The new Electrical and Computer Engineering Building (ECEB) was prepared by architects SmithGroupJJR working with their partner contractors and University of Illinois community members. ECEB was chosen 2016 Lab of the Year by R&D Magazine and the Lab Design conference. The Lab of the Year Award is an international competition representing all laboratory types including medical, research, teaching, and standards. The magazine’s editor, Ann Spiewak, reports that “Judging … was conducted by a blue-ribbon panel of laboratory architects, engineers, equipment manufacturers, researchers and the editorial staff of R&D Magazine and Laboratory Design.” Judging comments included: “[T]his project displayed good integration of lab and architecture. Furthermore, the project’s $319 per-square-foot cost is a great value and good use of the overall budget. The exterior is well-detailed, thoughtful modular planning went into the design, and it’s a fine example of ‘science on display.'”
This workshop was held on April 5-6, 2016 in the new Electrical and Computer Engineering Building at the University of Illinois. It brought together leading researchers, thought leaders, application experts, and key stakeholders across the industry, academia and government to generate a consensus-based roadmap for transformational technologies for large (at the megawatt scale and higher) electrical machines with a five- to ten-year time frame. We identified key technology changes and gaps that will lead to ideas for future collaborative research and, ultimately, major advances in large electrical machines.
We examined significant progress made in several enabling technologies that could be leveraged to improve electrical machines, including new materials, advanced modeling and control techniques, etc. We explored how emerging applications, such as electric aircraft, offshore wind turbines, and subsea oil and gas processing, could be transformed by new electric machine and drive technology.
For ongoing progress, see http://machineroadmap.ece.illinois.edu
Engineering at Illinois leading $18.5 million center for power optimization
The goal of the Power Optimization for Electro-Thermal Systems (POETS) Center led by the University of Illinois is to pack more power into less space for electrical systems in cars, construction machines, aircraft, and mobile devices by tackling thermal and electrical challenges surrounding the mobile electronics and vehicle design as a single system. Heat is the opponent for engineers designing electrical vehicles and equipment, because electrical systems do not work without generating heat. And the harder they work, the hotter they get. When they get too hot, they operate inefficiently, fail or melt. Planes are grounded, electric drills stop, electric cars sit still, and bulldozer buckets won’t lift.
The U of I and its academic and industrial partners around the world will design and build new technologies, such as three-dimensional thermal circuitry for cooling, next-generation power converters and algorithms for coordinating the technologies automatically. They’ll look at these technologies from the microchip level up to the entire vehicle. Their work will enable manufacturers to make lighter, more compact and more efficient power systems for electric cars, power tools, and other mobile applications.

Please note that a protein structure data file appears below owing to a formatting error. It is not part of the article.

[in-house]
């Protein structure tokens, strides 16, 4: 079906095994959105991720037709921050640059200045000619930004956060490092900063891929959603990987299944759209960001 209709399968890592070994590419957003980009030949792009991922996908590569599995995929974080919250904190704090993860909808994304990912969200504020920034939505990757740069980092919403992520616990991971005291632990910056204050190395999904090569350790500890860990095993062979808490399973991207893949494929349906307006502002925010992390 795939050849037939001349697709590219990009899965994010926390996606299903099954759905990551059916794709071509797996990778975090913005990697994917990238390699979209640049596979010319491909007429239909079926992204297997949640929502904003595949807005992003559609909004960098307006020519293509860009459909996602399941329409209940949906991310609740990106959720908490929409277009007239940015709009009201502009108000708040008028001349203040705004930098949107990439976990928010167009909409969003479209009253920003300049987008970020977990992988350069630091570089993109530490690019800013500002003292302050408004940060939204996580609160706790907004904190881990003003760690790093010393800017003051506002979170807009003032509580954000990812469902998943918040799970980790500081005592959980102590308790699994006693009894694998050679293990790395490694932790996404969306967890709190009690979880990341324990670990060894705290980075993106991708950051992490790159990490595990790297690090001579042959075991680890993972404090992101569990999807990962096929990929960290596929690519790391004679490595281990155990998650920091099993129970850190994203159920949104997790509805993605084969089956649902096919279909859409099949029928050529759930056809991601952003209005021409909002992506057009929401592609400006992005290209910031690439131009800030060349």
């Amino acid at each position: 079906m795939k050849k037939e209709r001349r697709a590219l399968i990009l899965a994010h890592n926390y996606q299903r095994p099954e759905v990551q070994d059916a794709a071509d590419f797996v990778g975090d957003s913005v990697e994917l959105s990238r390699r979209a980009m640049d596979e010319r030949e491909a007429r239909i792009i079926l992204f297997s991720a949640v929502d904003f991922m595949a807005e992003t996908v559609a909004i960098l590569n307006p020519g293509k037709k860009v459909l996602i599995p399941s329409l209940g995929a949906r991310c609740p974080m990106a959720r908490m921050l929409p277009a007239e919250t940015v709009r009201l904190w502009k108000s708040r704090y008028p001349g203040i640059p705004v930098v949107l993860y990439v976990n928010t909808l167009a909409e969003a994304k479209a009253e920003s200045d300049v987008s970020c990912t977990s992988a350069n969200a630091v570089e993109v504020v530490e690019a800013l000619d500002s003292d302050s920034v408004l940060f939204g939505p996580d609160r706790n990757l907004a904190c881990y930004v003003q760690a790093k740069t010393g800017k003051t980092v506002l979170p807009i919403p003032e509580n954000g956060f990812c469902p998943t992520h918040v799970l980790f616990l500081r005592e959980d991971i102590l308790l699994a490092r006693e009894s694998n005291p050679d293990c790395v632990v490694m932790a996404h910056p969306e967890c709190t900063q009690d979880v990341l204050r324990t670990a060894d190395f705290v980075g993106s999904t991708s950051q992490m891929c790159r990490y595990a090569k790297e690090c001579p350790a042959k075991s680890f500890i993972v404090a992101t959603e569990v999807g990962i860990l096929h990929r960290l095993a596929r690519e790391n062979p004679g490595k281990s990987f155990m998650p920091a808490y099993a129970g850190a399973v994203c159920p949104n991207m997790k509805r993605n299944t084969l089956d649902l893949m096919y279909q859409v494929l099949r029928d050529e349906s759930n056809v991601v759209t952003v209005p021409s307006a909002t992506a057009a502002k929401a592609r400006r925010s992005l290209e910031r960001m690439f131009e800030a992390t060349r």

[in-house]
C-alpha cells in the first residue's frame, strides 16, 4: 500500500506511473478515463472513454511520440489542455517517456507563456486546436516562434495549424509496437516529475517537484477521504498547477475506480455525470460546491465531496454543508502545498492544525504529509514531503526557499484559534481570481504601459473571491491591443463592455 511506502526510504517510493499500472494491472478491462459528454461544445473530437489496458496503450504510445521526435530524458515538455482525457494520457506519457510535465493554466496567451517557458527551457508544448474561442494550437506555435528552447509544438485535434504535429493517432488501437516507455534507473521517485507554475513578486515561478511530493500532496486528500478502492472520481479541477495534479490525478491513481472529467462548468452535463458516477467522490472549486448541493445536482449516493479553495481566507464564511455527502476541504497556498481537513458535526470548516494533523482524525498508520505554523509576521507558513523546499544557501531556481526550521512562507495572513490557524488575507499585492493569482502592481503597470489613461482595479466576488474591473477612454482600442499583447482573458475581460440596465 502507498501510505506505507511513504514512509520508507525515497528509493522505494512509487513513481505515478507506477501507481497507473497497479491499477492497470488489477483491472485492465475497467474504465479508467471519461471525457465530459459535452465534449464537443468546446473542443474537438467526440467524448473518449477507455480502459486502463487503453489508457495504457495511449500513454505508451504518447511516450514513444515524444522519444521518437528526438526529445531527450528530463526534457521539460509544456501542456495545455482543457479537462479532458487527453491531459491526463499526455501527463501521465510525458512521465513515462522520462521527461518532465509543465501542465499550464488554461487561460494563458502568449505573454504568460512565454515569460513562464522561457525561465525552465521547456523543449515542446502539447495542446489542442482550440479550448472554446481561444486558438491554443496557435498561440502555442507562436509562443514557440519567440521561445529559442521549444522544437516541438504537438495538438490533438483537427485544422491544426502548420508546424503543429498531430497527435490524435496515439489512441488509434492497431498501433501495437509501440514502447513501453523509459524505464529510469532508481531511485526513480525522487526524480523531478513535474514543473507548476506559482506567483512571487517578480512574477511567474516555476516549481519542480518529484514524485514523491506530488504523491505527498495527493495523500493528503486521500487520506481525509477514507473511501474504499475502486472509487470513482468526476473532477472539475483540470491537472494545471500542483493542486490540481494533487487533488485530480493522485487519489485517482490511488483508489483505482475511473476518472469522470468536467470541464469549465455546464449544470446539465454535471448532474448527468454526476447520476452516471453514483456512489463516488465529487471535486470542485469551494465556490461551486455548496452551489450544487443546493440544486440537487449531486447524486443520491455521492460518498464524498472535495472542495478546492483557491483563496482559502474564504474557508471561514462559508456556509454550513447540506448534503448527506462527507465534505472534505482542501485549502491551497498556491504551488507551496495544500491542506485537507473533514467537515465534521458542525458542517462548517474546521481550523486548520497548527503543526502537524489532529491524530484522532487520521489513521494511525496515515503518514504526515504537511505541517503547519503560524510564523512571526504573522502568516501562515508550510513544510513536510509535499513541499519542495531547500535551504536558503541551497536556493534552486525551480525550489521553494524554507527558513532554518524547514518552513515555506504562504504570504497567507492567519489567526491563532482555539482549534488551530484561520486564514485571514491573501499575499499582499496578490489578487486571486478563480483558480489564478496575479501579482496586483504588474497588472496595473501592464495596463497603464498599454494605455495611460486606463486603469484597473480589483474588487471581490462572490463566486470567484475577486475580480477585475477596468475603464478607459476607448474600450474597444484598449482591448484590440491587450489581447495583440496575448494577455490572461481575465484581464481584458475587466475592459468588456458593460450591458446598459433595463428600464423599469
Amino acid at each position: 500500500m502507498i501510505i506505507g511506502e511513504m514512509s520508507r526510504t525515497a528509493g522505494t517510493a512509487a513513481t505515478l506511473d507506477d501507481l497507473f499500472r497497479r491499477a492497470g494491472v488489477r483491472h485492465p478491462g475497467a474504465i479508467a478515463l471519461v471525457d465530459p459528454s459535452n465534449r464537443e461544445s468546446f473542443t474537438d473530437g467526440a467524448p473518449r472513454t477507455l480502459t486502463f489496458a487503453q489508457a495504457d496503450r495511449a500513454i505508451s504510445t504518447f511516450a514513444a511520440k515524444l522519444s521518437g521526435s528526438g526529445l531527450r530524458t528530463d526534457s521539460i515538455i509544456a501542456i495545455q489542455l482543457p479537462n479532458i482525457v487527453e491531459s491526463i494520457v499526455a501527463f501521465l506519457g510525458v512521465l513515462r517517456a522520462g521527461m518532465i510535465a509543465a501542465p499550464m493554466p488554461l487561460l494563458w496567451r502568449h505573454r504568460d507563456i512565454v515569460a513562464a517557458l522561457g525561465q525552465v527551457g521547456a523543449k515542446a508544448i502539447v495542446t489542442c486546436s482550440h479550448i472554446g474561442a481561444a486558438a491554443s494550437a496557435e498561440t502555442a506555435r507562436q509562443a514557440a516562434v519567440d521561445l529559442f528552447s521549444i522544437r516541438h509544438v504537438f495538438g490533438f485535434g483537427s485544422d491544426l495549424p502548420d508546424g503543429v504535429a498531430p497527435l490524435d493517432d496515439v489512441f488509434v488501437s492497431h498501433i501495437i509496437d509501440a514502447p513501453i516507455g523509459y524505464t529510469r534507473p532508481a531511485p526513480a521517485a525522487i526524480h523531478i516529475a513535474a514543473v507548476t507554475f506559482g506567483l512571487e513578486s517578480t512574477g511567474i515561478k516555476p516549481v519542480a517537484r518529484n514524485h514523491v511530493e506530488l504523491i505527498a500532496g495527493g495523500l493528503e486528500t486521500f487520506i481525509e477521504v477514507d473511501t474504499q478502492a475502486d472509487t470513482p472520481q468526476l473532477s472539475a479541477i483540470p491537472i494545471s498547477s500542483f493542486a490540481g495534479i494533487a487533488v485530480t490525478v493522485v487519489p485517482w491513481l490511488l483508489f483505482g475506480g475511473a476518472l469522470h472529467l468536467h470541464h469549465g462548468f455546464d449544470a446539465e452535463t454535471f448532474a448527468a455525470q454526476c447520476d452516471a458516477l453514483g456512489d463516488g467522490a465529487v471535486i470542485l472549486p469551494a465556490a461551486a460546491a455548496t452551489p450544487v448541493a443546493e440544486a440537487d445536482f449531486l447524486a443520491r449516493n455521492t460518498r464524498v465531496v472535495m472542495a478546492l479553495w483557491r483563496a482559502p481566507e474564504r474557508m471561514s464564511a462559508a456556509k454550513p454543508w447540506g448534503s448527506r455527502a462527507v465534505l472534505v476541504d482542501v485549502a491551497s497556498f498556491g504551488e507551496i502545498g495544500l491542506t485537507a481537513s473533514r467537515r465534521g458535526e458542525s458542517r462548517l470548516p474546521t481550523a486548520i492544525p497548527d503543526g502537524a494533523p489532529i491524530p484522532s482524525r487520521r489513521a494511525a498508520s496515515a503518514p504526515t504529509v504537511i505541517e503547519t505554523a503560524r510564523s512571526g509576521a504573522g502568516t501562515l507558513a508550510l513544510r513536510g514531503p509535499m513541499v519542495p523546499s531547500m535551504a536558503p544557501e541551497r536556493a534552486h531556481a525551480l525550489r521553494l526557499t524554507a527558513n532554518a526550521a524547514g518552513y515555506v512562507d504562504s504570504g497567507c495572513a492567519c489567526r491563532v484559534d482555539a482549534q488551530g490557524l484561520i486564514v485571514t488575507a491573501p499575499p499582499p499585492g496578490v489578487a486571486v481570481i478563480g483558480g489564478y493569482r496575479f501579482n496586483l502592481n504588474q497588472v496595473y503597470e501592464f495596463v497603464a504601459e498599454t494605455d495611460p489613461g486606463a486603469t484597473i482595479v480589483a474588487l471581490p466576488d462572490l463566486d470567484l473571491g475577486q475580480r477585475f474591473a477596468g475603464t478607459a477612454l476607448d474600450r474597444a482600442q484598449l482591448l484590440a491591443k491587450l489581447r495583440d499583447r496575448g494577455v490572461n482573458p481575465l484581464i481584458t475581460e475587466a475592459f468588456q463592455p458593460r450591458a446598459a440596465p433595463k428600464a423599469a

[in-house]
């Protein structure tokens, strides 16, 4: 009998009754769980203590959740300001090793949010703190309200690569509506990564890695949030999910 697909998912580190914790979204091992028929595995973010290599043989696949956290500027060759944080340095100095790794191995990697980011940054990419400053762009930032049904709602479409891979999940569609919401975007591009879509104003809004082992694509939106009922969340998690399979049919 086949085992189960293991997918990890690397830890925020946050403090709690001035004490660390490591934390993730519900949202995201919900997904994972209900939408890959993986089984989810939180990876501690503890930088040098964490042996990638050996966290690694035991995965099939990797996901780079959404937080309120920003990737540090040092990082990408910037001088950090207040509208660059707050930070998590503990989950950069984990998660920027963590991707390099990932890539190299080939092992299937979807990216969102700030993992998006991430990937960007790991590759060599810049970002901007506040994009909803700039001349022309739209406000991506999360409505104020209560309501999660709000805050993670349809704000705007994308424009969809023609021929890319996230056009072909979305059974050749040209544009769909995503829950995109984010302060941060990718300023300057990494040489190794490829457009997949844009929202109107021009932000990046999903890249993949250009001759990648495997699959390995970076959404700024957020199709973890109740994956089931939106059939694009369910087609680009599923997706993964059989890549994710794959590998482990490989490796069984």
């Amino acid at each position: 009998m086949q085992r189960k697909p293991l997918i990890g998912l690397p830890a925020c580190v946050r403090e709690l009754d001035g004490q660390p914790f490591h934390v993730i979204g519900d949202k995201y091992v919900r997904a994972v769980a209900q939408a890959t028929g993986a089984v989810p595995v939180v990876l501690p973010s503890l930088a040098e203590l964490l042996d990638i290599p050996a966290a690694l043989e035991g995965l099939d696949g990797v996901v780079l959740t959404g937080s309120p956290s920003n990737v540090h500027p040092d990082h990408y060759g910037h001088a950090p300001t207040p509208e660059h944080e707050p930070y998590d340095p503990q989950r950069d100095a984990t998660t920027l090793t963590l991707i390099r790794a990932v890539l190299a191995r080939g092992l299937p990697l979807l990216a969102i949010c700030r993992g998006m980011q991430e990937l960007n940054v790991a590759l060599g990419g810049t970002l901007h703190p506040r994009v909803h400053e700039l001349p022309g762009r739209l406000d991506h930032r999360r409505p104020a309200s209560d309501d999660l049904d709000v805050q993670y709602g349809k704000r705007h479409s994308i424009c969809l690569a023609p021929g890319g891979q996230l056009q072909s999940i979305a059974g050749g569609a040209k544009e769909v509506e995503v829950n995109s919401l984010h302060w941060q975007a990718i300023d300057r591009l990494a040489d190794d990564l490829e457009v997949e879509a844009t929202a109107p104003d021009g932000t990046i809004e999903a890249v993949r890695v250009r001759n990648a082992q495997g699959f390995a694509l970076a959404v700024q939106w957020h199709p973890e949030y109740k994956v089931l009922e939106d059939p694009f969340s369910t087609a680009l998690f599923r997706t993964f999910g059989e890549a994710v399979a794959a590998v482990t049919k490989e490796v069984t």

“We want to increase the total power density in vehicles by 10 to 100 times. That would translate into billions of liters of fuel saved and nearly double an electric car’s range,” said Professor Andrew Alleyne, professor of Mechanical Science and Engineering, who will guide the center. “Today’s electrical technologies are at their thermal limit. A systems approach is the only way we’ll push beyond the current state of the art,” he said in a release. Professor Alleyne is joined by Co-PI Paul Braun from Material Science and Engineering and, from Electrical and Computer Engineering, Professor Joseph Lyding, along with CEME Professors Philip Krein and Robert Pilawa.
POETS, funded by the National Science Foundation, is led by the University of Illinois at Urbana- Champaign in partnership with Howard University, Stanford University, the University of Arkansas, the Royal institute of Technology in Sweden, and the University of Sao Paolo in Brazil. Caterpillar and a dozen other companies across the United States will take part, testing the ideas and hiring students trained through POETS. The center will also work with schools to incorporate the concepts into K–12 classrooms and inspire young people to pursue careers in these fields.
Following is a complete list of POETS Partner Institutions: Arkansas Power Electronics International, Bosch, Caterpillar, Creative Thermal Solutions, CU Aerospace, Halliburton, Howard University, John Deere, ON Semiconductor, Parker Hannifin, Rolls-Royce, Royal Institute of Technology in Sweden, Stanford University, Texas Instruments, Toyota, United Technologies Research Center, University of Arkansas, University of Illinois at Urbana-Champaign, and University of Sao Paolo in Brazil.